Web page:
John-Navarrette1John Navarrette, Fresno County chief administrative officer, told the Greater Fresno Area Chamber of Commerce Government Affairs Council Wednesday that savings from reductions in employee salaries would mean better service for consumers and a gradual restoration of the county workforce.

Energy efficiency program extended to Fresno businesses

For several years now, the City of Fresno has been providing home energy assessments and upgrades for its residents in an effort to shave money off their utility bills.
Now, it’s extending those same services to businesses within the city as it expands a program with Pacific Gas & Electric Co. to carry out lighting upgrades, more efficient ventilation systems and other building improvements.

Hot market drives demand for empty lots

As the home market slowly rebounds, properties zoned for residential construction are getting a lot of attention in the Fresno-Clovis area, real estate agents and brokers report.
They point out that demand for vacant residential lots is much greater than demand for vacant retail, office and industrial properties.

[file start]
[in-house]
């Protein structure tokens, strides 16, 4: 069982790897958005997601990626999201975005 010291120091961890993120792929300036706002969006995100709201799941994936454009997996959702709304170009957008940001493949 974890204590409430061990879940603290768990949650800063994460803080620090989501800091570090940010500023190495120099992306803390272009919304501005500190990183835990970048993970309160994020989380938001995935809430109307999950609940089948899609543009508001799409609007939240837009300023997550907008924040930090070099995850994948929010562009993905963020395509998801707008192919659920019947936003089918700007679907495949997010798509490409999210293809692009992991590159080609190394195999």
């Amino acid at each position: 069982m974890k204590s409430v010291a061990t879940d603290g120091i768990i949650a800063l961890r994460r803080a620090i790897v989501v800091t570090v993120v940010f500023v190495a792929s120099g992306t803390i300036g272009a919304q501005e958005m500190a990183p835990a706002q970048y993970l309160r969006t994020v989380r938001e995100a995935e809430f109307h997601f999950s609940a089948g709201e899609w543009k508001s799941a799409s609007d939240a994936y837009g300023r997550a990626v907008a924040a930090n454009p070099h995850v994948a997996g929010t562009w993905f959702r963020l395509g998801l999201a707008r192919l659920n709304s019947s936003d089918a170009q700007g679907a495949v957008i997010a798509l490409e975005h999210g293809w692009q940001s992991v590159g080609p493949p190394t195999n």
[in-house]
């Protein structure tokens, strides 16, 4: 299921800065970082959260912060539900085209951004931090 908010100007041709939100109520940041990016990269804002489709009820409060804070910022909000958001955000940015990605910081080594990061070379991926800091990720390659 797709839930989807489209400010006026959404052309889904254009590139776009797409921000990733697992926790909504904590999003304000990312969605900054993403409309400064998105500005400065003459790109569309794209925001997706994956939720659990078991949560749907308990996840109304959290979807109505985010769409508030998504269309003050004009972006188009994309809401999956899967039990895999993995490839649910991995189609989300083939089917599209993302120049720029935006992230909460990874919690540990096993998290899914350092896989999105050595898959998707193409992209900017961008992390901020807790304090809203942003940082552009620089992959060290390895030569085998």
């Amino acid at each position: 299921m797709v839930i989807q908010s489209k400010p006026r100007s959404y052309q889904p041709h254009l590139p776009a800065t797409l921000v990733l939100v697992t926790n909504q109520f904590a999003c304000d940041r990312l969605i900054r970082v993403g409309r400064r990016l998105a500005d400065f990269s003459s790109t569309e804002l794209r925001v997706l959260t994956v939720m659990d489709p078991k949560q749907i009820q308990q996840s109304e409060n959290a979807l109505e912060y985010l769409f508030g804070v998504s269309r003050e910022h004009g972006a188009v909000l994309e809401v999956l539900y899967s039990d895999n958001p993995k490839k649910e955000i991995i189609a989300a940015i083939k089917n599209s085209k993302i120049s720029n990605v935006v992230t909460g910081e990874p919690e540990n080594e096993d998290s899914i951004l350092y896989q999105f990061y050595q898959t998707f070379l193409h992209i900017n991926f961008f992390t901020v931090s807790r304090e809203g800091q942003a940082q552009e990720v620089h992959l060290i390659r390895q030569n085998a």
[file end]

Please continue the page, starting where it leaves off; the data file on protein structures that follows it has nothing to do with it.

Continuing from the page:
The Amazon

Valley could see boost from same-day shipping trend

There is certainly one big thing brick-and-mortar retail has over shopping online — you can take the purchase home with you right now.
Now firms like Amazon, Walmart and others are investing billions of dollars to offer a higher level of service to Internet customers — same-day delivery that feeds our basic need for instant gratification.
That, in turn, drives the number, technology and location of warehouse distribution centers that companies are building closer to big population centers.